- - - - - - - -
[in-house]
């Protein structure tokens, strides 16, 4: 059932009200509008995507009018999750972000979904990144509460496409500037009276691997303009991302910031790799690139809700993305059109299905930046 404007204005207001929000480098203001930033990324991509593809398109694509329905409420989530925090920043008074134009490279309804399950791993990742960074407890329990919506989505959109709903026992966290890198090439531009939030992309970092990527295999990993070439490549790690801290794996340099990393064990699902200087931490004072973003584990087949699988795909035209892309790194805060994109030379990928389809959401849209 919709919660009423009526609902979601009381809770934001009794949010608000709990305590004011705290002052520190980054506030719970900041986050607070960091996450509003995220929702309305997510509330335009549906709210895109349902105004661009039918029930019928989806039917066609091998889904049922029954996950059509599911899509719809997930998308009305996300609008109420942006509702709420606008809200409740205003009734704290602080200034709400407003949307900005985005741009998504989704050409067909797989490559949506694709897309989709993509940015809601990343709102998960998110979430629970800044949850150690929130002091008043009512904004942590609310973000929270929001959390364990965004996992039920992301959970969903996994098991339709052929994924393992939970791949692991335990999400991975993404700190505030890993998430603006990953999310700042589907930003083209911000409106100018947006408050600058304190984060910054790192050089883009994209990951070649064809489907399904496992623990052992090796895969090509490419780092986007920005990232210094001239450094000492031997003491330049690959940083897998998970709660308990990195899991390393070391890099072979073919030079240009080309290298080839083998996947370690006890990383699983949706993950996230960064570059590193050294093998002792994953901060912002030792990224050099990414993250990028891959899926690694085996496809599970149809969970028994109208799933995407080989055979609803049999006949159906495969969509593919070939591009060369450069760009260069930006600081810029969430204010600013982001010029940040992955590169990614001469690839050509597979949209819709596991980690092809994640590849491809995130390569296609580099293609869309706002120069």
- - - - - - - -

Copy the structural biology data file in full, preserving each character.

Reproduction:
[in-house]
């Protein structure tokens, strides 16, 4: 059932009200509008995507009018999750972000979904990144509460496409500037009276691997303009991302910031790799690139809700993305059109299905930046 404007204005207001929000480098203001930033990324991509593809398109694509329905409420989530925090920043008074134009490279309804399950791993990742960074407890329990919506989505959109709903026992966290890198090439531009939030992309970092990527295999990993070439490549790690801290794996340099990393064990699902200087931490004072973003584990087949699988795909035209892309790194805060994109030379990928389809959401849209 919709919660009423009526609902979601009381809770934001009794949010608000709990305590004011705290002052520190980054506030719970900041986050607070960091996450509003995220929702309305997510509330335009549906709210895109349902105004661009039918029930019928989806039917066609091998889904049922029954996950059509599911899509719809997930998308009305996300609008109420942006509702709420606008809200409740205003009734704290602080200034709400407003949307900005985005741009998504989704050409067909797989490559949506694709897309989709993509940015809601990343709102998960998110979430629970800044949850150690929130002091008043009512904004942590609310973000929270929001959390364990965004996992039920992301959970969903996994098991339709052929994924393992939970791949692991335990999400991975993404700190505030890993998430603006990953999310700042589907930003083209911000409106100018947006408050600058304190984060910054790192050089883009994209990951070649064809489907399904496992623990052992090796895969090509490419780092986007920005990232210094001239450094000492031997003491330049690959940083897998998970709660308990990195899991390393070391890099072979073919030079240009080309290298080839083998996947370690006890990383699983949706993950996230960064570059590193050294093998002792994953901060912002030792990224050099990414993250990028891959899926690694085996496809599970149809969970028994109208799933995407080989055979609803049999006949159906495969969509593919070939591009060369450069760009260069930006600081810029969430204010600013982001010029940040992955590169990614001469690839050509597979949209819709596991980690092809994640590849491809995130390569296609580099293609869309706002120069």